Non-igG-like BsAb avoids strand cross-linking problems by using a fragmented molecular design that binds multiple antigen-binding units to molecules without Fc regions. Non-igG-like BsAb has the advantages of simple structure, strong tissue penetration, and low immunogenicity. However, due to their small molecular weight and lack of FcRn-mediated recycling mechanism, the half-life of drugs is generally short, and it is often necessary to use polyethylene glycol modification, albumin fusion, Fc fusion and other methods to improve the half-life of drugs.
● IgG-like bispecific antibodies
IgG-like BsAb retain Fc fragments and thus can exert Fc-mediated effector functions, such as antibody-dependent cell-mediated cytotoxicity, complement-dependent cytotoxicity(CDC), and antibody-dependent cell-mediated cytotoxicity(ADCC). It can be further divided into symmetric IgG-like BsAb and asymmetric IgG-like BsAb according to whether it is symmetric or not. IgG-like BsAb binds to the receptor FcRn through the Fc fragment and has a relatively longer serum half-life, which may be more advantageous in the frequency of administration.
3. How do bispecific antibodies work?
There are three main mechanisms of action of BsAbs: (1) mediated immune cell killing; (2) dual-target signal blockade; and(3) promote the formation of functional complexes.
● Mediated immune cell killing
An important mechanism of BsAbs is to mediate the killing of tumor cells by immune cells. BsAbs have two antigen-binding arms, one of which binds to the target antigen and the other to the marker antigen on the effector cells, which can activate the effector cells to target and kill tumor cells. T cells and NK cells are the most commonly used effector cell types, and the popular surface targets are CD3 and CD16.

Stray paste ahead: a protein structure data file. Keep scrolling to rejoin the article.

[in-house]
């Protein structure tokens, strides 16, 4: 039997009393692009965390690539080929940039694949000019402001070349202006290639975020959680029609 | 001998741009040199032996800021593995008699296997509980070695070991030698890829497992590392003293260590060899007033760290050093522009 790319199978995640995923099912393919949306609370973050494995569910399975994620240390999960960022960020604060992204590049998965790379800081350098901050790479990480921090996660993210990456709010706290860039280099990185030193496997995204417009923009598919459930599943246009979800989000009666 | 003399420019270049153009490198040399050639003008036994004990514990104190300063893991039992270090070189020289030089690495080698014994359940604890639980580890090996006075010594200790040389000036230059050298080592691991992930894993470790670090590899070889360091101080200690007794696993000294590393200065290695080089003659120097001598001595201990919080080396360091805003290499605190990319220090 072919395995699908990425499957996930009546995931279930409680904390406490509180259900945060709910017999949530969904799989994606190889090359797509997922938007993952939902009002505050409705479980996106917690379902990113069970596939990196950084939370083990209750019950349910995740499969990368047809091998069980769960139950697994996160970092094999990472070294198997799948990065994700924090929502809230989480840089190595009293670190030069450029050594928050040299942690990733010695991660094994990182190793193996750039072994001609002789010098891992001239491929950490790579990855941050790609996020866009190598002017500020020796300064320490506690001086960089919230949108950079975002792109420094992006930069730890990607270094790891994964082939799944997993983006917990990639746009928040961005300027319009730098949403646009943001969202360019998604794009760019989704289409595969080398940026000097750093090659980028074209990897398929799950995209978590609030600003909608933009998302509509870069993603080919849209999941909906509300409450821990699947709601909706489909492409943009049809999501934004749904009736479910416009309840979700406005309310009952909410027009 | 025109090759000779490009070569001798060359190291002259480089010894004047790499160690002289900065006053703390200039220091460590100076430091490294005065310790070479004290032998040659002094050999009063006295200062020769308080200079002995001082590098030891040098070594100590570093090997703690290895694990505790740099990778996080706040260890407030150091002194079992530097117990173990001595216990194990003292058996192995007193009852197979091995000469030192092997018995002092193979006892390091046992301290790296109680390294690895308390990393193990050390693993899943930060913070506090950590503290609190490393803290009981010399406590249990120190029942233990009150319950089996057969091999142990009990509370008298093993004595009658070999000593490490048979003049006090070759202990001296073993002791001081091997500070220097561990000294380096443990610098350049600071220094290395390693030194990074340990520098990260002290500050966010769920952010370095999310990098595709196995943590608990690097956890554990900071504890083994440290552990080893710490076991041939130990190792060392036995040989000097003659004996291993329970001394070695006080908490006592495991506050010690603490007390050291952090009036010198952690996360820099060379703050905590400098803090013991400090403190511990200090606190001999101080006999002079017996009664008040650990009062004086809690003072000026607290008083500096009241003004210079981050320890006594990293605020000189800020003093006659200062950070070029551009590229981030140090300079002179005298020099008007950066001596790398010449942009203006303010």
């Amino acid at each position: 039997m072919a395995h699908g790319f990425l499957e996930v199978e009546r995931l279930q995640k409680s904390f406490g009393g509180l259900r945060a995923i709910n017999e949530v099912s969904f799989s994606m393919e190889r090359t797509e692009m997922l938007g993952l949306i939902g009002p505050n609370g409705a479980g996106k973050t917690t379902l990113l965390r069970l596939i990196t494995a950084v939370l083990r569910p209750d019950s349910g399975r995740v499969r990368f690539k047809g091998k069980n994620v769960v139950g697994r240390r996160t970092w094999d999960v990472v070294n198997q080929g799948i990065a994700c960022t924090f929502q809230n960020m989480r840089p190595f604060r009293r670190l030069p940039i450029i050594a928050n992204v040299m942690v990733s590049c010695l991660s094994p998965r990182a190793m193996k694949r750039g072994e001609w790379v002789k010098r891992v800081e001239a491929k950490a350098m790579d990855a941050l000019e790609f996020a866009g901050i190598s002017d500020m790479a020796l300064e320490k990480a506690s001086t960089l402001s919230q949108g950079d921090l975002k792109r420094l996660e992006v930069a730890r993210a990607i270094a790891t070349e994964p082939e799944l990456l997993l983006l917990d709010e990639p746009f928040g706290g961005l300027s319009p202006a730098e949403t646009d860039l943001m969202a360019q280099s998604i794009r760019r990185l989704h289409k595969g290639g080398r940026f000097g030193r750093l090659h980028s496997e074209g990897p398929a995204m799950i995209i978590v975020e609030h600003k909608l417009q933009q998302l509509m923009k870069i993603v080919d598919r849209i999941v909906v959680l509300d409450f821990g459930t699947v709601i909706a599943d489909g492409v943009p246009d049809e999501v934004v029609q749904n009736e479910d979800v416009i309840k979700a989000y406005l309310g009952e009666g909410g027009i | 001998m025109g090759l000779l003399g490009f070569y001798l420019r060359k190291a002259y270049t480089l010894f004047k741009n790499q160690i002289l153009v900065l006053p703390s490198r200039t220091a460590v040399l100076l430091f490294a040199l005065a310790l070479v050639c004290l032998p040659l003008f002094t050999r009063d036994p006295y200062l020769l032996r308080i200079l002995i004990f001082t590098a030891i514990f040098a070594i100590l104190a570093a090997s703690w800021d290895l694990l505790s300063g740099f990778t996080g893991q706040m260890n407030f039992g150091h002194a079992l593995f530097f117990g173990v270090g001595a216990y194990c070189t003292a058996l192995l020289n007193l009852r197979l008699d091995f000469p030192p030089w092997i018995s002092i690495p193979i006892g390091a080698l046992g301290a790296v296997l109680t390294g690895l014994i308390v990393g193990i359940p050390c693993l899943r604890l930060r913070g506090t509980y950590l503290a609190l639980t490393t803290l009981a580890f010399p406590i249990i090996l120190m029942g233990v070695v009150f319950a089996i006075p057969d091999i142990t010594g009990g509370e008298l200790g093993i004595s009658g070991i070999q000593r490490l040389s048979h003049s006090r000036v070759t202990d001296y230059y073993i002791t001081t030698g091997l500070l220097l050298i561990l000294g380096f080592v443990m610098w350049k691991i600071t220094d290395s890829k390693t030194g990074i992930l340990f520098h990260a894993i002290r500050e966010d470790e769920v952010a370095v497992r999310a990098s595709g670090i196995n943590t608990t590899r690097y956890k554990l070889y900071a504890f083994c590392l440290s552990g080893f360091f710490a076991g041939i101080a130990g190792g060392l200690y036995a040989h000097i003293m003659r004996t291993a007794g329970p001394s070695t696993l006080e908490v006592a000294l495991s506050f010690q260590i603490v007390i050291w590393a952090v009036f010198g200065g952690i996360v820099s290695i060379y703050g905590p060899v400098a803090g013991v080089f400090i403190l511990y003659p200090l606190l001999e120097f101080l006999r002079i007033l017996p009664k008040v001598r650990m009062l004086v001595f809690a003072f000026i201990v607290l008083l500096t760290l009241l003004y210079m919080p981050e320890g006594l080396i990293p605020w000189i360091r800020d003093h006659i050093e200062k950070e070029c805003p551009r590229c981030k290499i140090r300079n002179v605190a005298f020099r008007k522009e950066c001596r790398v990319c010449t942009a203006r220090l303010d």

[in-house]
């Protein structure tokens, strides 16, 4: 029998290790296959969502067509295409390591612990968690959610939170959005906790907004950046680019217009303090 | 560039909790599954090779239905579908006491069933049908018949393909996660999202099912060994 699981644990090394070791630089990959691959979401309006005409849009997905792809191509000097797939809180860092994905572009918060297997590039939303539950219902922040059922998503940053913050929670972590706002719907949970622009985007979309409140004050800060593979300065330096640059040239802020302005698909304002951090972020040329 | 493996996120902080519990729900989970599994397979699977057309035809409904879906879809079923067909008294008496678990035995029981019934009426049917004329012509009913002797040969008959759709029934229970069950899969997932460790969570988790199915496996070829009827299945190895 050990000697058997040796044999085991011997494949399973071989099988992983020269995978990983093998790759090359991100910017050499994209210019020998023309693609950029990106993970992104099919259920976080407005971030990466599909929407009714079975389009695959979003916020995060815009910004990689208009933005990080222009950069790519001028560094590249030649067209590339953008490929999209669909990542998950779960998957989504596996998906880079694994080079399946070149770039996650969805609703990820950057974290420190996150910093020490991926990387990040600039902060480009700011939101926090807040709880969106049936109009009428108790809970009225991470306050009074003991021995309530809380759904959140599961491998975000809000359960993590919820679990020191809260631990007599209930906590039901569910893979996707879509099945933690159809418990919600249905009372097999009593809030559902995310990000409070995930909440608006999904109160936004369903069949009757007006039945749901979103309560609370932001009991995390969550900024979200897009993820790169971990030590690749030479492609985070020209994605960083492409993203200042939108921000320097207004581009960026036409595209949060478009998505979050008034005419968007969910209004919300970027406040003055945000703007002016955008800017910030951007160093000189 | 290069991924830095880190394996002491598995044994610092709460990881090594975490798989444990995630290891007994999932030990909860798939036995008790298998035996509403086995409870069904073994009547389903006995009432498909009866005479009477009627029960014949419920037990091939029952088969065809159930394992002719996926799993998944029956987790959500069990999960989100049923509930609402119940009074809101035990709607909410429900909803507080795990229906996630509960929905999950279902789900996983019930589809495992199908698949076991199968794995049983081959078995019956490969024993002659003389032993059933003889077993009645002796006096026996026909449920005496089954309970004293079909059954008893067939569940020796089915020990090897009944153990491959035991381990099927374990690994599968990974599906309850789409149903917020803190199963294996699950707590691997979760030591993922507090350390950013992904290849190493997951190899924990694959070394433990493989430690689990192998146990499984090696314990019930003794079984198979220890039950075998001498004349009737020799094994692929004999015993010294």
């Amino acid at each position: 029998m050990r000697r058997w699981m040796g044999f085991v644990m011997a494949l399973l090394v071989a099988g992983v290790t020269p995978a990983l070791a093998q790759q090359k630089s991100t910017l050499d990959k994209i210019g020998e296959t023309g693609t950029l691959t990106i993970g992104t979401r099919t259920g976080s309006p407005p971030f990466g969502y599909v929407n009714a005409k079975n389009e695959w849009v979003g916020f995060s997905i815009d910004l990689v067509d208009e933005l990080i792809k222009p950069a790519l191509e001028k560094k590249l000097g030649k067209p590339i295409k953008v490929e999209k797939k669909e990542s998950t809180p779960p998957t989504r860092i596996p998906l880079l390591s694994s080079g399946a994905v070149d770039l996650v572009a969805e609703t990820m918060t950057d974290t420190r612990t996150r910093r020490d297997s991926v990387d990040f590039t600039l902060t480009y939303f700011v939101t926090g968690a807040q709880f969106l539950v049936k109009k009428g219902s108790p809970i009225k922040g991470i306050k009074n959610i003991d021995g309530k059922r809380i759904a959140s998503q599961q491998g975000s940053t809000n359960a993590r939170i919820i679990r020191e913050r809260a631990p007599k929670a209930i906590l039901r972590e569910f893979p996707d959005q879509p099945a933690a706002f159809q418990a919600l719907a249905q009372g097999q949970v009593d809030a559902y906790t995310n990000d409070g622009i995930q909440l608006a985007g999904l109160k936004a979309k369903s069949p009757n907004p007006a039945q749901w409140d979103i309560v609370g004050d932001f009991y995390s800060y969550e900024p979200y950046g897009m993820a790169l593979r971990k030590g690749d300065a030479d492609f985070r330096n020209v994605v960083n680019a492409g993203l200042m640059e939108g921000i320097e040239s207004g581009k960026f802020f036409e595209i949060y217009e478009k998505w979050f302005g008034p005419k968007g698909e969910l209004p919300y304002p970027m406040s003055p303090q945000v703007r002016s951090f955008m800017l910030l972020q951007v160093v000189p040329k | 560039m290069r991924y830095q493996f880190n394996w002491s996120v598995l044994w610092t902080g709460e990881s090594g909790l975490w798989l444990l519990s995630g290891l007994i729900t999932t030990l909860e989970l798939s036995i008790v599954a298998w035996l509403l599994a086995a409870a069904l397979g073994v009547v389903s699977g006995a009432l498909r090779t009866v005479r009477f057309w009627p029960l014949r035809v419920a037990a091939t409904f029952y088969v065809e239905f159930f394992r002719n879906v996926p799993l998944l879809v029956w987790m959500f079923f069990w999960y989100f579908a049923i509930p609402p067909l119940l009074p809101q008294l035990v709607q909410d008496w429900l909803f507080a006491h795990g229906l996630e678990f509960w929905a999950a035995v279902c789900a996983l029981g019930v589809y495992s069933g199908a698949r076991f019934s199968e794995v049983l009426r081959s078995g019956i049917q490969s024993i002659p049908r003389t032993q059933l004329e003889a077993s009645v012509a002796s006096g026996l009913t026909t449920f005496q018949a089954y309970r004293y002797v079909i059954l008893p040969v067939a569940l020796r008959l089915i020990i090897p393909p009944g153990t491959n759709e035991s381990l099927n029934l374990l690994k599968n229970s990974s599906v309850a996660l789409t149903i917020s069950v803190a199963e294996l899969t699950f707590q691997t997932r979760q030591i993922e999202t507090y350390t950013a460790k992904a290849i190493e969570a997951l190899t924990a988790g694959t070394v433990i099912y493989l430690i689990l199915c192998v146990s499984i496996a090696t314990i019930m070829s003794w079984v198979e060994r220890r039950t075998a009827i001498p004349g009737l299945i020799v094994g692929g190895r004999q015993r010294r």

● Dual-target signal blockade
In addition to direct killing of cancer cells, inhibition of cancer cell proliferation, invasion and metastasis is also an important part of cancer therapy. Receptor tyrosine kinases (RTKs) are the largest class of enzyme-linked receptors, which play an important regulatory role in the process of cell proliferation. Abnormal expression of RTKs on the surface of tumor cells can lead to malignant proliferation of tumor cells.
However, the receptors associated with cancer cell proliferation usually do not exist on the surface of tumor cells alone, but multiple receptors work together to maintain the proliferation of cancer cells. Therefore, the inhibition of cancer cell proliferation requires the simultaneous blocking of dual or even multiple targets, which can reduce the escape of tumor cells, overcome drug resistance, and improve the therapeutic effect.
● Promote the formation of functional complexes
The two antigen-binding arms of BsAbs can combine the characteristics of different antigens, and they bind to two specific protein molecules to form functional complexes. Administration of this complex can reduce the rejection reaction and improve the clinical therapeutic effect.
4. How are bispecific antibodies made?
BsAbs are primarily produced by three methods: (1) chemical conjugation, which involves chemical cross-linkers, (2) quadroma technology based on the somatic fusion of two different hybridoma cell lines, and (3) genetic approaches utilizing recombinant DNA technology.
● Chemical conjugation
The chemical conjugation method first appeared in the 1980s. Its principle is to couple two intact IgG or two F(ab)2 antibody fragments into a BsAb by chemical coupling agents (such as phthalimide, N-succinyl-3 - (2-pyridindithio) propionate, dithioacyl benzoic acid, etc.). Although this method is fast and simple, it is easy to destroy the antigen binding site and affect the activity of antibody. At the same time, the safety and carcinogenicity of the cross-linking agent itself are also uncertain.
● Somatic fusion of two hybridoma cell lines